With an impending environmental crisis, it is more important than ever for companies to consider the environmental and social implications of their business practices. Demand from consumers, investors, and entrepreneurs have created the need for social enterprises. Social enterprises can be defined as companies that, “…pursue both profit and social purpose, applying business principles while also serving some socially beneficial end” (Munch, 2012, 172). Social enterprises face limitations when formed as a traditional non-profit or for-profit business, making them much less effective than they could be. Pressure from shareholders to maximize wealth and the fiduciary duties of directors limit for-profit social enterprises, and non-profit social enterprises struggle with fundraising and cannot give money back to investors. A relatively new legal status, benefit corporations, can help to solve these problem.
Benefit corporations have the ability to “…alter the nature of mission-driven corporations in the United States” (Munch, 2012, 186). Social enterprises can be much more effective in pursuing their two goals, making a profit and minimizing social and environmental impact, having elected the status of a benefit corporation rather than a traditional corporate form. Benefit corporations provide these companies with the flexibility they need to pursue their goals, as well as makes them more accountable for achieving them by requiring third party review. Benefit corporations are required to issue Annual Benefit Reports detailing progress made towards their “general public benefit” (a social goal the company is trying to meet) that is sent to shareholders, as well as posted to the companies website.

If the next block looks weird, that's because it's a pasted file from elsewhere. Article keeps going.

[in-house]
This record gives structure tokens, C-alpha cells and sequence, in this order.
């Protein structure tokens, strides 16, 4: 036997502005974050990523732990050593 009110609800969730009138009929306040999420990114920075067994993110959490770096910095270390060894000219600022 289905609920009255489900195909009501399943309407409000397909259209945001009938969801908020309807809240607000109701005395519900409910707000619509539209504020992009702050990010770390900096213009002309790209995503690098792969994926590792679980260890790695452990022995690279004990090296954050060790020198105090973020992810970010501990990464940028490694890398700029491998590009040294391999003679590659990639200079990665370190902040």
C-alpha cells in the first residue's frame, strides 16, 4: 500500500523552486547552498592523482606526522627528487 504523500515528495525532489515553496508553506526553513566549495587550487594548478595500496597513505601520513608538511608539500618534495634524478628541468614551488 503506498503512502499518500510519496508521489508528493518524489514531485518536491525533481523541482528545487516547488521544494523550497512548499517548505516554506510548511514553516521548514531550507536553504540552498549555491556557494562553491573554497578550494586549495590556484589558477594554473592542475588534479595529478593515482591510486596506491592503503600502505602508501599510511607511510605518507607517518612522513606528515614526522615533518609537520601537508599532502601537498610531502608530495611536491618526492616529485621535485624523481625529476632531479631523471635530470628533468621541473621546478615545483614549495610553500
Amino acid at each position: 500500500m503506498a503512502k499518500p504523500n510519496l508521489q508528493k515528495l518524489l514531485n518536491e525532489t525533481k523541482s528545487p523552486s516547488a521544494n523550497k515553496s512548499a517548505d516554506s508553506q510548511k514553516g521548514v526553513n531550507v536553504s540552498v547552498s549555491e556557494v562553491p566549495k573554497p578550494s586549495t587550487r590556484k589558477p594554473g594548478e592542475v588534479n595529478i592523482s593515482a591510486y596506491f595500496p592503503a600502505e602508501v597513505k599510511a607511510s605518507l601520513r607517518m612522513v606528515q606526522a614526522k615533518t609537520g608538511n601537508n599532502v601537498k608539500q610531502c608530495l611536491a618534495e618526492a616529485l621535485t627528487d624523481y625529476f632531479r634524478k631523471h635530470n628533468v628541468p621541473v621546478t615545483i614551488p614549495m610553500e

Benefit corporation legislation is not yet perfect and still needs work for these companies to be as effective as they can be. My White Paper demonstrates why benefit corporations are such a strong corporate form for social enterprises and details two schools of thought on how to further improve their structure, increasing or decreasing regulation. This report hopes to convince state governments of the importance of implementing benefit corporation legislation in their states. Twenty-three states currently have benefit corporation legislation in place, and fifteen more are working towards implementing it.
For those states that already have the legislation in place, this White Paper provides suggestions for improvements in order to make this corporate form more effective. In my opinion, increased regulation can help this corporate form to be much more effective than it currently is.